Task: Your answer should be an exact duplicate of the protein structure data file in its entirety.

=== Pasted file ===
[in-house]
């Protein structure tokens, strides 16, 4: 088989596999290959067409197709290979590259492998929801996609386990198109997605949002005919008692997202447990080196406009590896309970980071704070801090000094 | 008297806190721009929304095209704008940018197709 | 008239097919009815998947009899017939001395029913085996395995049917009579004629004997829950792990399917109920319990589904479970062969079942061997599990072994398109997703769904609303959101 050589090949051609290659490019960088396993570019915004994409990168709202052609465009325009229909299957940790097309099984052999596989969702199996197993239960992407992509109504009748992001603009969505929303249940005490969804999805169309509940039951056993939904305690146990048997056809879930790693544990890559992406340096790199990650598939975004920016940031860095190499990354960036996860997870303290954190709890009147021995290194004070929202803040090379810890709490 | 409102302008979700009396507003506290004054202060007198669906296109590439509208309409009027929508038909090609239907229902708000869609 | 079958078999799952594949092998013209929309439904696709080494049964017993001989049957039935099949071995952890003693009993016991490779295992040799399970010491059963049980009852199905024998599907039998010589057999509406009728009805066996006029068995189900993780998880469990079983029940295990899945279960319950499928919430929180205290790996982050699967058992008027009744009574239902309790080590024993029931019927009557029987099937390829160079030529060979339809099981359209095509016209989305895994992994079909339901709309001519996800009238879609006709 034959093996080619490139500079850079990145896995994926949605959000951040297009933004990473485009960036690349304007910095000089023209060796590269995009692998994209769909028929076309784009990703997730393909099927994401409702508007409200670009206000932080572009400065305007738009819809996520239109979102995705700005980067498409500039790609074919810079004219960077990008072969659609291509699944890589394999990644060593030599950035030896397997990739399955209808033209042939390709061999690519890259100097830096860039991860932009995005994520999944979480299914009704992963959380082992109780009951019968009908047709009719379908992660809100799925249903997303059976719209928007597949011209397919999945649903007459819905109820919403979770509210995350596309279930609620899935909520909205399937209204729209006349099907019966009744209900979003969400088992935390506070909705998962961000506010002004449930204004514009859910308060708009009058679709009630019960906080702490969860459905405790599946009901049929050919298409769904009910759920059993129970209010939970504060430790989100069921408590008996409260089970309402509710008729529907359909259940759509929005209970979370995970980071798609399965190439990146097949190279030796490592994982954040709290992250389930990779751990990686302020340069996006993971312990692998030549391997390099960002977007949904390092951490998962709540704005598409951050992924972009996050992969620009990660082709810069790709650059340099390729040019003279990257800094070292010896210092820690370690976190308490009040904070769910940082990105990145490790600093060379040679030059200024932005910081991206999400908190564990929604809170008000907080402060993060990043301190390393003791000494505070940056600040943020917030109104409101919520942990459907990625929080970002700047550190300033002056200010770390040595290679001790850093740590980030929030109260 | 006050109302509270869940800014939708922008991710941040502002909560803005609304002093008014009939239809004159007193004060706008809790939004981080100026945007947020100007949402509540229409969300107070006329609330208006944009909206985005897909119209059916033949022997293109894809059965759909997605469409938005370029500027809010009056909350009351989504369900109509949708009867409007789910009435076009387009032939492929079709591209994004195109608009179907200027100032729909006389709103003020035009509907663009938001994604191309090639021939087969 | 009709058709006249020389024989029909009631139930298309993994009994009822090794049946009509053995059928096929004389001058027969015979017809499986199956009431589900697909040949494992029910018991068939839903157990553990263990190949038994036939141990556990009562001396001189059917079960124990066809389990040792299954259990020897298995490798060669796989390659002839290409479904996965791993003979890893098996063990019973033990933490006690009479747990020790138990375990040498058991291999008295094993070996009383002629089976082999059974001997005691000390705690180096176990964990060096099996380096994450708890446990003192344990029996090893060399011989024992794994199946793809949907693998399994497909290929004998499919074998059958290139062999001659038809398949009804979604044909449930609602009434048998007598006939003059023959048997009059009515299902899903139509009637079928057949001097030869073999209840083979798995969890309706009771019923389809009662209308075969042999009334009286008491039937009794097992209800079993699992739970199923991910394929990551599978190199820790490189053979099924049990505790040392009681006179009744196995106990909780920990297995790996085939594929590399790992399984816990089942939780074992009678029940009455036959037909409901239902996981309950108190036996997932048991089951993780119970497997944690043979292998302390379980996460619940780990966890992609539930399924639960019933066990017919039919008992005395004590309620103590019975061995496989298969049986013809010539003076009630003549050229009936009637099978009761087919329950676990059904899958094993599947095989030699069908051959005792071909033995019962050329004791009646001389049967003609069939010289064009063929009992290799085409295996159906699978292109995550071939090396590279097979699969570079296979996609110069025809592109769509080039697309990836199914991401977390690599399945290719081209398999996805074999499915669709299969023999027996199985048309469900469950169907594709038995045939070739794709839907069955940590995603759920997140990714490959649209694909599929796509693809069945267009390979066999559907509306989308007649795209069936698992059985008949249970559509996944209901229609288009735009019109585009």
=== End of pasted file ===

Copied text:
[in-house]
């Protein structure tokens, strides 16, 4: 088989596999290959067409197709290979590259492998929801996609386990198109997605949002005919008692997202447990080196406009590896309970980071704070801090000094 | 008297806190721009929304095209704008940018197709 | 008239097919009815998947009899017939001395029913085996395995049917009579004629004997829950792990399917109920319990589904479970062969079942061997599990072994398109997703769904609303959101 050589090949051609290659490019960088396993570019915004994409990168709202052609465009325009229909299957940790097309099984052999596989969702199996197993239960992407992509109504009748992001603009969505929303249940005490969804999805169309509940039951056993939904305690146990048997056809879930790693544990890559992406340096790199990650598939975004920016940031860095190499990354960036996860997870303290954190709890009147021995290194004070929202803040090379810890709490 | 409102302008979700009396507003506290004054202060007198669906296109590439509208309409009027929508038909090609239907229902708000869609 | 079958078999799952594949092998013209929309439904696709080494049964017993001989049957039935099949071995952890003693009993016991490779295992040799399970010491059963049980009852199905024998599907039998010589057999509406009728009805066996006029068995189900993780998880469990079983029940295990899945279960319950499928919430929180205290790996982050699967058992008027009744009574239902309790080590024993029931019927009557029987099937390829160079030529060979339809099981359209095509016209989305895994992994079909339901709309001519996800009238879609006709 034959093996080619490139500079850079990145896995994926949605959000951040297009933004990473485009960036690349304007910095000089023209060796590269995009692998994209769909028929076309784009990703997730393909099927994401409702508007409200670009206000932080572009400065305007738009819809996520239109979102995705700005980067498409500039790609074919810079004219960077990008072969659609291509699944890589394999990644060593030599950035030896397997990739399955209808033209042939390709061999690519890259100097830096860039991860932009995005994520999944979480299914009704992963959380082992109780009951019968009908047709009719379908992660809100799925249903997303059976719209928007597949011209397919999945649903007459819905109820919403979770509210995350596309279930609620899935909520909205399937209204729209006349099907019966009744209900979003969400088992935390506070909705998962961000506010002004449930204004514009859910308060708009009058679709009630019960906080702490969860459905405790599946009901049929050919298409769904009910759920059993129970209010939970504060430790989100069921408590008996409260089970309402509710008729529907359909259940759509929005209970979370995970980071798609399965190439990146097949190279030796490592994982954040709290992250389930990779751990990686302020340069996006993971312990692998030549391997390099960002977007949904390092951490998962709540704005598409951050992924972009996050992969620009990660082709810069790709650059340099390729040019003279990257800094070292010896210092820690370690976190308490009040904070769910940082990105990145490790600093060379040679030059200024932005910081991206999400908190564990929604809170008000907080402060993060990043301190390393003791000494505070940056600040943020917030109104409101919520942990459907990625929080970002700047550190300033002056200010770390040595290679001790850093740590980030929030109260 | 006050109302509270869940800014939708922008991710941040502002909560803005609304002093008014009939239809004159007193004060706008809790939004981080100026945007947020100007949402509540229409969300107070006329609330208006944009909206985005897909119209059916033949022997293109894809059965759909997605469409938005370029500027809010009056909350009351989504369900109509949708009867409007789910009435076009387009032939492929079709591209994004195109608009179907200027100032729909006389709103003020035009509907663009938001994604191309090639021939087969 | 009709058709006249020389024989029909009631139930298309993994009994009822090794049946009509053995059928096929004389001058027969015979017809499986199956009431589900697909040949494992029910018991068939839903157990553990263990190949038994036939141990556990009562001396001189059917079960124990066809389990040792299954259990020897298995490798060669796989390659002839290409479904996965791993003979890893098996063990019973033990933490006690009479747990020790138990375990040498058991291999008295094993070996009383002629089976082999059974001997005691000390705690180096176990964990060096099996380096994450708890446990003192344990029996090893060399011989024992794994199946793809949907693998399994497909290929004998499919074998059958290139062999001659038809398949009804979604044909449930609602009434048998007598006939003059023959048997009059009515299902899903139509009637079928057949001097030869073999209840083979798995969890309706009771019923389809009662209308075969042999009334009286008491039937009794097992209800079993699992739970199923991910394929990551599978190199820790490189053979099924049990505790040392009681006179009744196995106990909780920990297995790996085939594929590399790992399984816990089942939780074992009678029940009455036959037909409901239902996981309950108190036996997932048991089951993780119970497997944690043979292998302390379980996460619940780990966890992609539930399924639960019933066990017919039919008992005395004590309620103590019975061995496989298969049986013809010539003076009630003549050229009936009637099978009761087919329950676990059904899958094993599947095989030699069908051959005792071909033995019962050329004791009646001389049967003609069939010289064009063929009992290799085409295996159906699978292109995550071939090396590279097979699969570079296979996609110069025809592109769509080039697309990836199914991401977390690599399945290719081209398999996805074999499915669709299969023999027996199985048309469900469950169907594709038995045939070739794709839907069955940590995603759920997140990714490959649209694909599929796509693809069945267009390979066999559907509306989308007649795209069936698992059985008949249970559509996944209901229609288009735009019109585009």